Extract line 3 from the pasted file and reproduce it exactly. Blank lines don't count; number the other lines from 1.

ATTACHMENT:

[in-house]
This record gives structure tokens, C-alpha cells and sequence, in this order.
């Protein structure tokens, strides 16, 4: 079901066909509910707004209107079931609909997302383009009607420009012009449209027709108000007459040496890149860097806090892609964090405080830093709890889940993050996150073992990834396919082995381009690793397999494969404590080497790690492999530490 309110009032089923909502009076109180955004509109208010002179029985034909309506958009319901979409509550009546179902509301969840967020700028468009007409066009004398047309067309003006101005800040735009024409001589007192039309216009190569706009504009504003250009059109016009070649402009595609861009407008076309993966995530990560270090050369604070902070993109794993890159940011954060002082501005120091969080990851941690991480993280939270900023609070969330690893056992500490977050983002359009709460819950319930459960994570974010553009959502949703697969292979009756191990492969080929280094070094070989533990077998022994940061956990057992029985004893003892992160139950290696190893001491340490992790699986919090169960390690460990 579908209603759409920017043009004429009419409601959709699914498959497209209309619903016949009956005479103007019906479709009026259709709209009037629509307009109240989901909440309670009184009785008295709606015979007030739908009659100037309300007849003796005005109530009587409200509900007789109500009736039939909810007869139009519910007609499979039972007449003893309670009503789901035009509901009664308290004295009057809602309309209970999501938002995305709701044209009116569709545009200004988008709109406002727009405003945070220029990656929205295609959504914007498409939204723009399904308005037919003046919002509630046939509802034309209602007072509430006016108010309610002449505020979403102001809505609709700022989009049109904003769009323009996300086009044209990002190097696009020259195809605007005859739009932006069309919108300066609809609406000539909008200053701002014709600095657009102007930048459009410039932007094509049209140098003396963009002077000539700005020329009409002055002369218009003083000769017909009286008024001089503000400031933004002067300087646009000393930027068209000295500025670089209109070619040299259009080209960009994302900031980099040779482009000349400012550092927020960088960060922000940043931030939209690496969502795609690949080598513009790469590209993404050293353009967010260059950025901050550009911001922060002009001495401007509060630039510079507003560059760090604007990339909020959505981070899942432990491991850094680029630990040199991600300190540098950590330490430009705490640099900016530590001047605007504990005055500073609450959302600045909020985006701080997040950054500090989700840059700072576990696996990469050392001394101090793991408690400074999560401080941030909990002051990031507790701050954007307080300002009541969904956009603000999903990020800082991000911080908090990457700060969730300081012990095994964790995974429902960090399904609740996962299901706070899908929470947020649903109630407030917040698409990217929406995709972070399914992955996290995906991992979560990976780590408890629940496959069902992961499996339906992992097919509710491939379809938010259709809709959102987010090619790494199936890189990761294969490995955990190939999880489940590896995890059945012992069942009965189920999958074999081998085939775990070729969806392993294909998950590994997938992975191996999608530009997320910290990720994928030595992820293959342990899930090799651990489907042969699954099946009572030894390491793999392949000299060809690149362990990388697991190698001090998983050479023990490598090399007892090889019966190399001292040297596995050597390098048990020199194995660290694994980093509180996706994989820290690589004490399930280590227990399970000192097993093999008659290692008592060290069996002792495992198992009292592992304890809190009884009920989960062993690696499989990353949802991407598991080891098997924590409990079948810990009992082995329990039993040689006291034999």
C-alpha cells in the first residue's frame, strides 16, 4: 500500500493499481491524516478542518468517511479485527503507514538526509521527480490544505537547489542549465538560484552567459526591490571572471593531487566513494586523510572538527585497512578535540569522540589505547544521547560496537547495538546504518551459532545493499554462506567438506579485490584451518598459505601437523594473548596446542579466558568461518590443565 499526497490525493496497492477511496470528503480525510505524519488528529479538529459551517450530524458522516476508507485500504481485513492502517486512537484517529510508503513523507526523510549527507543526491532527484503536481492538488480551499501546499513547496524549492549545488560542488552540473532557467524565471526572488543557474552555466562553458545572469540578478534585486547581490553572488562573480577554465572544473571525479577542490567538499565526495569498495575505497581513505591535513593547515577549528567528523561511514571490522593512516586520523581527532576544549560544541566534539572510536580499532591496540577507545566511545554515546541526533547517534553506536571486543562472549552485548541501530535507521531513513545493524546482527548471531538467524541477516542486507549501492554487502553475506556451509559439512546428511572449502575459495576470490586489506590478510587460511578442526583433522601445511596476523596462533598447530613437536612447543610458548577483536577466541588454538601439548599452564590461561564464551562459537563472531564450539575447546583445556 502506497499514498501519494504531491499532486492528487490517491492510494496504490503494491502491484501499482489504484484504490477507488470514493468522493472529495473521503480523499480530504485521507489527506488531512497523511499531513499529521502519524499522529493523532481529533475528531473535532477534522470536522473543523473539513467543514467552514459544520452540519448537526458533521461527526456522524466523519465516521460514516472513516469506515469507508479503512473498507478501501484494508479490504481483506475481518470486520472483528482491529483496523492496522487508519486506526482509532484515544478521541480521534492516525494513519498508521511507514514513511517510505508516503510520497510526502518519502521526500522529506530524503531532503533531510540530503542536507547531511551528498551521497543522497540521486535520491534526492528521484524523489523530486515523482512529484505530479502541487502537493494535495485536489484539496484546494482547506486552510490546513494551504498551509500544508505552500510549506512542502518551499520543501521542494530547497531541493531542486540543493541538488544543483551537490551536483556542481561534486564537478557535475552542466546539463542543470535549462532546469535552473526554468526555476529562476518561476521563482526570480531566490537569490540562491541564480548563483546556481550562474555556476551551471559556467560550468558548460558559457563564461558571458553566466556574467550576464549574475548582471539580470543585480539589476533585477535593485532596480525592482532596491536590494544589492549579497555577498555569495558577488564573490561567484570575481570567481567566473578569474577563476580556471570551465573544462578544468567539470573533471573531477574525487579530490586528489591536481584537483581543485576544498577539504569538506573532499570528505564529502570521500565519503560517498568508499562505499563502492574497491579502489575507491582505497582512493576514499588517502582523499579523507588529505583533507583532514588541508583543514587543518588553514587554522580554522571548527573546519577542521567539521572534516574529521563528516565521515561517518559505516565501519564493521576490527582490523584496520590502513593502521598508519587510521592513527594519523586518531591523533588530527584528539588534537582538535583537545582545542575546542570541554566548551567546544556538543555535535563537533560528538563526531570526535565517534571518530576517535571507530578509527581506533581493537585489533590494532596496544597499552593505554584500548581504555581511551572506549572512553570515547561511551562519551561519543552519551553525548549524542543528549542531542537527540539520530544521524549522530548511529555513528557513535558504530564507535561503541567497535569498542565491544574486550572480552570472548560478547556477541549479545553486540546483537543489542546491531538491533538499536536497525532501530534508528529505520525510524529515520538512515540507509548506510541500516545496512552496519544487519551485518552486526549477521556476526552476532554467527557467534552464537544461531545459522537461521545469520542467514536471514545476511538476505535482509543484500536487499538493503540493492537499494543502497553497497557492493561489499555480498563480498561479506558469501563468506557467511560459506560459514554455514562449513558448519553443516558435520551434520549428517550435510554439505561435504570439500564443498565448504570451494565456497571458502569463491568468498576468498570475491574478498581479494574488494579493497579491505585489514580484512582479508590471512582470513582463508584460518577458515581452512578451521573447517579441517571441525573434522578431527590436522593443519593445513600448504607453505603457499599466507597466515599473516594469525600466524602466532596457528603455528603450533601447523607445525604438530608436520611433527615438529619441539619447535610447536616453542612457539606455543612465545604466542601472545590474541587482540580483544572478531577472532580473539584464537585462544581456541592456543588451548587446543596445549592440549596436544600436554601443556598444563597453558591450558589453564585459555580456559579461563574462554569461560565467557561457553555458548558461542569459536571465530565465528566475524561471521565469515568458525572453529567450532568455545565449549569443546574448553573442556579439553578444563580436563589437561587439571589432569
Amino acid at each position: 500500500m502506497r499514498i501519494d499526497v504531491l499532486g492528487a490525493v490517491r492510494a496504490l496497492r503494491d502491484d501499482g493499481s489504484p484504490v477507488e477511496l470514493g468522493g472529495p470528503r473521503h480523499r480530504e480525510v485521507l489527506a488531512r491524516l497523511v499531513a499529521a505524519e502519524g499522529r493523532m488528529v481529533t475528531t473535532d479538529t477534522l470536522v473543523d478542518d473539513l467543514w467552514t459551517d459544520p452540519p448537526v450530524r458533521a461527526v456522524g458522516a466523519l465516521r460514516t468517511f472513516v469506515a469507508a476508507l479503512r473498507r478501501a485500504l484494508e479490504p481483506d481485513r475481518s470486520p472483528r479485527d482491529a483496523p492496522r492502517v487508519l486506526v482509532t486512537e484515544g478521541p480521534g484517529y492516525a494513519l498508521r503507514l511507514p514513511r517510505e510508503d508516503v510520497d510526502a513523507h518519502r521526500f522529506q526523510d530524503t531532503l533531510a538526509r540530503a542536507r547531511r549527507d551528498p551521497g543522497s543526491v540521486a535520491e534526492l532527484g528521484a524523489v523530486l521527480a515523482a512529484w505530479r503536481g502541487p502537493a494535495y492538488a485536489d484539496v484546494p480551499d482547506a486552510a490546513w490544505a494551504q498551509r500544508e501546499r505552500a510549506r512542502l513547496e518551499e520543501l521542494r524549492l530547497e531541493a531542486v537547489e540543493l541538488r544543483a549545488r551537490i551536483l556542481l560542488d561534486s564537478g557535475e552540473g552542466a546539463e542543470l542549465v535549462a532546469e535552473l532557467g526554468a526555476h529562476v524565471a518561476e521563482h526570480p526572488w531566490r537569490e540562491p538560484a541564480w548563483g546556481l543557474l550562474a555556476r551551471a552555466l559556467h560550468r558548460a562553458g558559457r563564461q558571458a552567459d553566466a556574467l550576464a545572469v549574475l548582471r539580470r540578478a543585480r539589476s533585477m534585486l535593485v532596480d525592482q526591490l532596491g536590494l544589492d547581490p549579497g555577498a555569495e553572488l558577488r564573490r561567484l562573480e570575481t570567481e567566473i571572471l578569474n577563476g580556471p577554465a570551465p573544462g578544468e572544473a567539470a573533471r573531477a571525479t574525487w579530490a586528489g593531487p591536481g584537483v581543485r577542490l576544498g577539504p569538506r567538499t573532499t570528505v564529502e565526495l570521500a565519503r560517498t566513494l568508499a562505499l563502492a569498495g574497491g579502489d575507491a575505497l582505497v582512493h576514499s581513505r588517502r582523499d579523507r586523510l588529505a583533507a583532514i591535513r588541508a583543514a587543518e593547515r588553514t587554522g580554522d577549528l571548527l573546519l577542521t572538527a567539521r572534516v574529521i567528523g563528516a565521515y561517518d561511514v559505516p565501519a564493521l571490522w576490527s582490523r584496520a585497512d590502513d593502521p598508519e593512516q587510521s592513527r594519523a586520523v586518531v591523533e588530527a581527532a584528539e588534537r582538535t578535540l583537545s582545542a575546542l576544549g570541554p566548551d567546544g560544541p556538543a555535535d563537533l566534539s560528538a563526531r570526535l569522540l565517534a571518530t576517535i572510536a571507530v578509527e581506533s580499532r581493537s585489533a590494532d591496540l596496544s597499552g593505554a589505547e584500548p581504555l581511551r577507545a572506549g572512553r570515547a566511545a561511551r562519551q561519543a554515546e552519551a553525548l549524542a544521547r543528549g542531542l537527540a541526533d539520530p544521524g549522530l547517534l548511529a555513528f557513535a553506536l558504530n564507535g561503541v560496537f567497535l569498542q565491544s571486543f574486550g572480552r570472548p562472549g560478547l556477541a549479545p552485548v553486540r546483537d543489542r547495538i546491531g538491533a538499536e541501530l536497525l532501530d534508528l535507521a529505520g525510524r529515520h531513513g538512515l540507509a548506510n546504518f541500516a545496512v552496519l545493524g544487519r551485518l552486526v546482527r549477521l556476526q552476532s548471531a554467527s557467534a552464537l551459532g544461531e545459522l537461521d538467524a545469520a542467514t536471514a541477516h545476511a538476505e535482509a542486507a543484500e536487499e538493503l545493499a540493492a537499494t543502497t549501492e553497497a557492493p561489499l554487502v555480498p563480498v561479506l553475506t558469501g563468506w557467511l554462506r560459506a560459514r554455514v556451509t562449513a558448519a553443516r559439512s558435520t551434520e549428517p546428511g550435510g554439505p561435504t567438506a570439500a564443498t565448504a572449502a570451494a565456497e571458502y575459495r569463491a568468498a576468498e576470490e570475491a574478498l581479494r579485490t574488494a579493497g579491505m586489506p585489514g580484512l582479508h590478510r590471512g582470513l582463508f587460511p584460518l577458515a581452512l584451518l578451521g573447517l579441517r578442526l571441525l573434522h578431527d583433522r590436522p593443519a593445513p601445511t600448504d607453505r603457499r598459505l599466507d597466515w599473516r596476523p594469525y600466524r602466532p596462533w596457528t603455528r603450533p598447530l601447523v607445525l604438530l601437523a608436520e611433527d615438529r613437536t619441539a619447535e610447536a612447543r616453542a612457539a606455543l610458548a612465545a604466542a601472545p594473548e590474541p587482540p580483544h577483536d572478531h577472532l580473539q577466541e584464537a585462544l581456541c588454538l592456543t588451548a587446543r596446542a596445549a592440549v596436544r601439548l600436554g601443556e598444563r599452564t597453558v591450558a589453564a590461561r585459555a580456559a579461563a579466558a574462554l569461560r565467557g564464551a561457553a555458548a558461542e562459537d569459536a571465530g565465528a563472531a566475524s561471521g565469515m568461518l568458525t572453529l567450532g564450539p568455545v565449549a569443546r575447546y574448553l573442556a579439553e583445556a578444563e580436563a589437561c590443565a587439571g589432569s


């Protein structure tokens, strides 16, 4: 079901066909509910707004209107079931609909997302383009009607420009012009449209027709108000007459040496890149860097806090892609964090405080830093709890889940993050996150073992990834396919082995381009690793397999494969404590080497790690492999530490 309110009032089923909502009076109180955004509109208010002179029985034909309506958009319901979409509550009546179902509301969840967020700028468009007409066009004398047309067309003006101005800040735009024409001589007192039309216009190569706009504009504003250009059109016009070649402009595609861009407008076309993966995530990560270090050369604070902070993109794993890159940011954060002082501005120091969080990851941690991480993280939270900023609070969330690893056992500490977050983002359009709460819950319930459960994570974010553009959502949703697969292979009756191990492969080929280094070094070989533990077998022994940061956990057992029985004893003892992160139950290696190893001491340490992790699986919090169960390690460990 579908209603759409920017043009004429009419409601959709699914498959497209209309619903016949009956005479103007019906479709009026259709709209009037629509307009109240989901909440309670009184009785008295709606015979007030739908009659100037309300007849003796005005109530009587409200509900007789109500009736039939909810007869139009519910007609499979039972007449003893309670009503789901035009509901009664308290004295009057809602309309209970999501938002995305709701044209009116569709545009200004988008709109406002727009405003945070220029990656929205295609959504914007498409939204723009399904308005037919003046919002509630046939509802034309209602007072509430006016108010309610002449505020979403102001809505609709700022989009049109904003769009323009996300086009044209990002190097696009020259195809605007005859739009932006069309919108300066609809609406000539909008200053701002014709600095657009102007930048459009410039932007094509049209140098003396963009002077000539700005020329009409002055002369218009003083000769017909009286008024001089503000400031933004002067300087646009000393930027068209000295500025670089209109070619040299259009080209960009994302900031980099040779482009000349400012550092927020960088960060922000940043931030939209690496969502795609690949080598513009790469590209993404050293353009967010260059950025901050550009911001922060002009001495401007509060630039510079507003560059760090604007990339909020959505981070899942432990491991850094680029630990040199991600300190540098950590330490430009705490640099900016530590001047605007504990005055500073609450959302600045909020985006701080997040950054500090989700840059700072576990696996990469050392001394101090793991408690400074999560401080941030909990002051990031507790701050954007307080300002009541969904956009603000999903990020800082991000911080908090990457700060969730300081012990095994964790995974429902960090399904609740996962299901706070899908929470947020649903109630407030917040698409990217929406995709972070399914992955996290995906991992979560990976780590408890629940496959069902992961499996339906992992097919509710491939379809938010259709809709959102987010090619790494199936890189990761294969490995955990190939999880489940590896995890059945012992069942009965189920999958074999081998085939775990070729969806392993294909998950590994997938992975191996999608530009997320910290990720994928030595992820293959342990899930090799651990489907042969699954099946009572030894390491793999392949000299060809690149362990990388697991190698001090998983050479023990490598090399007892090889019966190399001292040297596995050597390098048990020199194995660290694994980093509180996706994989820290690589004490399930280590227990399970000192097993093999008659290692008592060290069996002792495992198992009292592992304890809190009884009920989960062993690696499989990353949802991407598991080891098997924590409990079948810990009992082995329990039993040689006291034999």